This post was originally published on the Express Tribune Blogs here.
When we look back at our history, almost every country in the world has experienced some form of foreign occupation, colonisation, massive violence and bloodshed simply based on either regional, religious, ethnic, or racial conflict. And while most of the leaders, who’ve led such warfare and occupations, have been violent and tyrannical, there have also been a few, very few, leaders who have gone against the status quo, and only believed in and promoted non-violence.
These exceptional leaders have hailed from all over the world, of which some prominent examples include Baha’u’llah from Persia, Martin Luther King Jr from America, the Dalai Lama from Tibet, Nelson Mandela from South Africa, Mohandas Gandhi from India, and Khan Abdul Ghaffar Khan from our very own Pakistan.
Yesterday, January 20, marked the 27th death anniversary of Khan Abdul Ghaffar Khan, also widely known as ‘Bacha Khan’ – translating to ‘King Khan’ from Pashto. Born in 1890, in the town of Utmanzai in what was formerly known as the ‘North West Frontier Province’, in India, Bacha Khan dedicated the majority of his life teaching his fellow Pukhtuns the value of tolerance. His main exertion often centred on their education, mannerism, self-respect, well-being and self-reliance.
Though he lived a fairly long life, roughly one out of every three days of his life were spent in prison — eventually even surpassing the number of years the legendary Mandela had spend in jail. And this was mainly due to his activities towards the betterment of Pukhtuns, which worried both the religious leaders and British rulers, who speculated threats to their power in the subcontinent. Following the partition of 1947, Bacha Khan – being a close friend of Gandhi and a staunch Pukhtun nationalist – suffered severely at the hands of the Pakistani establishment; his alleged separatist sentiments often putting him on the wrong side of those in power.
His passion towards education, for both girls and boys, and the creation of schools in villages especially created quite a melee; his work was not seen as positive reinforcement but taken instead as ‘rebellion’ – an opposition. And, yet, despite being constantly persecuted, Bacha Khan incessantly defied their ill-intentions and retaliated with selfless devotion and preaching of nonviolence.
Often compared to Mohandas Gandhi, whom he met in 1919, he was given the title of the ‘Frontier Gandhi’. However, I personally disagree with this title simply because Bacha Khan is his own unique person and should never have to be referred to or viewed in someone else’s shadow (or name, in this case). And, though he and Gandhi shared similar visions, they were undoubtedly two quite distinct individuals.
Shortly after meeting Gandhi, for two decades thereafter Bacha Khan and his army of Red Shirts, a nonviolent, democratic and secular liberation movement that he founded called the ‘Khudai Khidmatgars’ (Servants of God), struggled alongside Gandhi and the Congress party for a united, democratic and secular India. The British, in turn, responded brutally by carrying out a terrible massacre at the Qissa Khawani Bazaar (the storytellers’ market) in the then peaceful Peshawar city in 1930, where it was their first major confrontation with the non-violent demonstrators.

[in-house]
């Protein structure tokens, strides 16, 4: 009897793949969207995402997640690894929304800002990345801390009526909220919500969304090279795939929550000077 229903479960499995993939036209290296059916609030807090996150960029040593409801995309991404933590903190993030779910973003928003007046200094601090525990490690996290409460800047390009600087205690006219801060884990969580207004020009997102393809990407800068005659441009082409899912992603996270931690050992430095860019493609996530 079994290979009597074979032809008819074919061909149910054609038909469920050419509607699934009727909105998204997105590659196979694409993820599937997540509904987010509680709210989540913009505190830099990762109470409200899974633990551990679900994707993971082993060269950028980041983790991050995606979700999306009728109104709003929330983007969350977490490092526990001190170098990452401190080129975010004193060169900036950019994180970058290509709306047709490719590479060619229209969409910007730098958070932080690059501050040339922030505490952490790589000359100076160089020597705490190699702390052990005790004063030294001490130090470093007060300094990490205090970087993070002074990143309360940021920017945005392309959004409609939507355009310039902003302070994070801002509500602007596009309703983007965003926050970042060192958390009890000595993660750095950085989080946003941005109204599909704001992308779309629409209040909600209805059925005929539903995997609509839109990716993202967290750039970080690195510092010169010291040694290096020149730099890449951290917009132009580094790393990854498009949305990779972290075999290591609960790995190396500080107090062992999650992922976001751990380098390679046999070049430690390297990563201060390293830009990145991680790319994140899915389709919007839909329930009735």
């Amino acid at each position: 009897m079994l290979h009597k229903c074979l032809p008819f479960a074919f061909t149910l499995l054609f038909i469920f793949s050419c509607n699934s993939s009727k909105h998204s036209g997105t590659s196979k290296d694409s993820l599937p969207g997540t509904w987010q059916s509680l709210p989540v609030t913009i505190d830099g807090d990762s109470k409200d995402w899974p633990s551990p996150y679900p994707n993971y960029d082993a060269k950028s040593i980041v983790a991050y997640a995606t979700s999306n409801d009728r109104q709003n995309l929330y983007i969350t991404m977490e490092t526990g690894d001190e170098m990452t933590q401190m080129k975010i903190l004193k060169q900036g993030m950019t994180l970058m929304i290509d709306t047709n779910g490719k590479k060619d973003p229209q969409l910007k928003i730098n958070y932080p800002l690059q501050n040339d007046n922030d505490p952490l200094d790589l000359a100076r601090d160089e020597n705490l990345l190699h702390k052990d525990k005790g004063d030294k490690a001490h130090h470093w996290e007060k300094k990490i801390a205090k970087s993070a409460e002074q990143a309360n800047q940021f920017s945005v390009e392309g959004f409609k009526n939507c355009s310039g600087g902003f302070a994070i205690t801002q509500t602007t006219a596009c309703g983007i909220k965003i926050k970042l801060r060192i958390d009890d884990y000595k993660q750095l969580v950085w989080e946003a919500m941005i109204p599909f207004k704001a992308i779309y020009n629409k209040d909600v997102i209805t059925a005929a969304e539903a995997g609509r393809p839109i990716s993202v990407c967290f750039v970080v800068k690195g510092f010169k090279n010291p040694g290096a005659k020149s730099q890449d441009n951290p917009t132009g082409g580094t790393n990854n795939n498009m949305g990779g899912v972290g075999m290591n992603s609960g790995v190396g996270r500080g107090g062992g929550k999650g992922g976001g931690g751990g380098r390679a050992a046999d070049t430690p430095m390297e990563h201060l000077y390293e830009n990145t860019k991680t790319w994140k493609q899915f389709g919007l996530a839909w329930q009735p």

It was the Khudai Khidmatgar’s dedication to Bacha Khan and his approach to nonviolence that infuriated and perplexed the British even further, compelling them to torture and humiliate the great leader, resulting in countless accusations and imprisonment. Yet, Bacha Khan refused to be defeated, time and time again, notwithstanding his peaceful and liberal views, especially with regards to secularism and women’s rights.
He is famously quoted as saying,
“If you wish to know how civilised a culture is, look at how they treat their women.”
It was here that Bacha Khan became a Pukhtun folk hero. There is no doubt that his incredible life and struggle for peace are one of the greatest unprecedented stories of our time.
Besides the excellent biographies written by Rajmohan Gandhi titled ‘Ghaffar Khan: Nonviolent Badshah of the Pukhtuns’ and Eknath Easwaran’s, ‘Nonviolent Solider of Islam’, there is a brilliant documentary by Teri McLuhan, called ‘The Frontier Gandhi – Badshah Khan, A Torch For Peace’. Very little is otherwise known and written about Bacha Khan, especially in the West. Even more unfortunate is the fact that almost everyone in the world knows (and talks/writes) about Mahatma Gandhi, yet not too many people do so about Bacha Khan.
The great leader is remarkably absent from many Pakistani history books — or, worse, referred to in passing. He has rarely been mentioned even in the media, until very recently, when Malala Yousafzai mentioned him in a speech she gave at the UN, in 2013, in which she stated,
“…This is the philosophy of non-violence that I have learnt from Gandhi jee, Bacha Khan and Mother Teresa. And this is the forgiveness that I have learnt from my mother and father. This is what my soul is telling me, be peaceful and love everyone.”
So, let’s commemorate this great man not only on his death anniversary, but every single chance we get. Do it in whatever manner you can; blog about him, write articles, make films, or just talk about him on social media – don’t forget your own. Let his struggles serve as a reminder that one doesn’t need to be violent in order to bring about change, for change can be possible through peaceful means as well.
It is about time the world learns from the struggles of this great non-violent leader.